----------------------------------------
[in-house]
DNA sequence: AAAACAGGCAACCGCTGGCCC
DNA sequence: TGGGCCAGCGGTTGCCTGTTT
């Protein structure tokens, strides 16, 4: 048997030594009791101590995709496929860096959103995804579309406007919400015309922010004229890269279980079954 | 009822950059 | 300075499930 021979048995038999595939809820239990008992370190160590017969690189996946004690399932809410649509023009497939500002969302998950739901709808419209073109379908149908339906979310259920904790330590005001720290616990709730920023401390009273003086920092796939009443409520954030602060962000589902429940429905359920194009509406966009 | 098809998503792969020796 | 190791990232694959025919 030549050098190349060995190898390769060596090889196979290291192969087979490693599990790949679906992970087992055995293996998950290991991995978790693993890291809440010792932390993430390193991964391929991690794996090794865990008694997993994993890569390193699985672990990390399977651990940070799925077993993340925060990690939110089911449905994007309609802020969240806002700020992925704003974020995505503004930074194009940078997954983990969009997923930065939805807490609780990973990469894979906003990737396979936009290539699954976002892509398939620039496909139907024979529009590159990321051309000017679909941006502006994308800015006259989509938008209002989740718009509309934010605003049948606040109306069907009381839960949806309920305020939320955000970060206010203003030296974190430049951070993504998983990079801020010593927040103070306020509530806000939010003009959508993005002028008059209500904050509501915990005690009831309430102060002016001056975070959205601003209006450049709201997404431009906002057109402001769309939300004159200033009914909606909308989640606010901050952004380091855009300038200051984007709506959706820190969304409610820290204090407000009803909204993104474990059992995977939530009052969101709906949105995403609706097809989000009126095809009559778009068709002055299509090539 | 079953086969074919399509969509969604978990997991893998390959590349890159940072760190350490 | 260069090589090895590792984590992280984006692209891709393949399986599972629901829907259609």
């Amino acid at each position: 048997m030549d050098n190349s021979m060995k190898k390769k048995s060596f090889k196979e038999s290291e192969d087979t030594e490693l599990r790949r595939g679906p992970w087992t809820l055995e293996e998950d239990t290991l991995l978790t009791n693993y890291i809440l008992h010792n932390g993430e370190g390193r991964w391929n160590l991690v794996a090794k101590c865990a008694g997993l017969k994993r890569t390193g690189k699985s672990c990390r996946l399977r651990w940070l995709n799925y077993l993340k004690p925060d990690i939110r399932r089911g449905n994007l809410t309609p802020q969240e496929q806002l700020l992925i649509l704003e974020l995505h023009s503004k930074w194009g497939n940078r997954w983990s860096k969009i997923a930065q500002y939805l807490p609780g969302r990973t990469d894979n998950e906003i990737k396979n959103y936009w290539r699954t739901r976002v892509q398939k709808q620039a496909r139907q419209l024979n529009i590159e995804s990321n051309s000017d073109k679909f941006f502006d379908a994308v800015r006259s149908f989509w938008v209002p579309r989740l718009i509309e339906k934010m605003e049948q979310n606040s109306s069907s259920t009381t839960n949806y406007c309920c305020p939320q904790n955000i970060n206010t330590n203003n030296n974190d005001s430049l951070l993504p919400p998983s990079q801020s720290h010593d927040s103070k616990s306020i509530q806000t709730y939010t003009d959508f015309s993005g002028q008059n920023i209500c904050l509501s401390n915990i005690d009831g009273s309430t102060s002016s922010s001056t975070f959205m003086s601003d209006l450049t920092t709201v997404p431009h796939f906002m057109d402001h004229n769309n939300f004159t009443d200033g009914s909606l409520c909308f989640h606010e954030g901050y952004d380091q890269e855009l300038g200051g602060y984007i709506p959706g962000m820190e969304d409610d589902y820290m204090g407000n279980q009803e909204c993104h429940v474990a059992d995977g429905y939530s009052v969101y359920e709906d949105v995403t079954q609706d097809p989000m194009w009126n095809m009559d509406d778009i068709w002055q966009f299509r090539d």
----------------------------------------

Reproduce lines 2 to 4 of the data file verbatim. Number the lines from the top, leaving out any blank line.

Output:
DNA sequence: AAAACAGGCAACCGCTGGCCC
DNA sequence: TGGGCCAGCGGTTGCCTGTTT
């Protein structure tokens, strides 16, 4: 048997030594009791101590995709496929860096959103995804579309406007919400015309922010004229890269279980079954 | 009822950059 | 300075499930 021979048995038999595939809820239990008992370190160590017969690189996946004690399932809410649509023009497939500002969302998950739901709808419209073109379908149908339906979310259920904790330590005001720290616990709730920023401390009273003086920092796939009443409520954030602060962000589902429940429905359920194009509406966009 | 098809998503792969020796 | 190791990232694959025919 030549050098190349060995190898390769060596090889196979290291192969087979490693599990790949679906992970087992055995293996998950290991991995978790693993890291809440010792932390993430390193991964391929991690794996090794865990008694997993994993890569390193699985672990990390399977651990940070799925077993993340925060990690939110089911449905994007309609802020969240806002700020992925704003974020995505503004930074194009940078997954983990969009997923930065939805807490609780990973990469894979906003990737396979936009290539699954976002892509398939620039496909139907024979529009590159990321051309000017679909941006502006994308800015006259989509938008209002989740718009509309934010605003049948606040109306069907009381839960949806309920305020939320955000970060206010203003030296974190430049951070993504998983990079801020010593927040103070306020509530806000939010003009959508993005002028008059209500904050509501915990005690009831309430102060002016001056975070959205601003209006450049709201997404431009906002057109402001769309939300004159200033009914909606909308989640606010901050952004380091855009300038200051984007709506959706820190969304409610820290204090407000009803909204993104474990059992995977939530009052969101709906949105995403609706097809989000009126095809009559778009068709002055299509090539 | 079953086969074919399509969509969604978990997991893998390959590349890159940072760190350490 | 260069090589090895590792984590992280984006692209891709393949399986599972629901829907259609």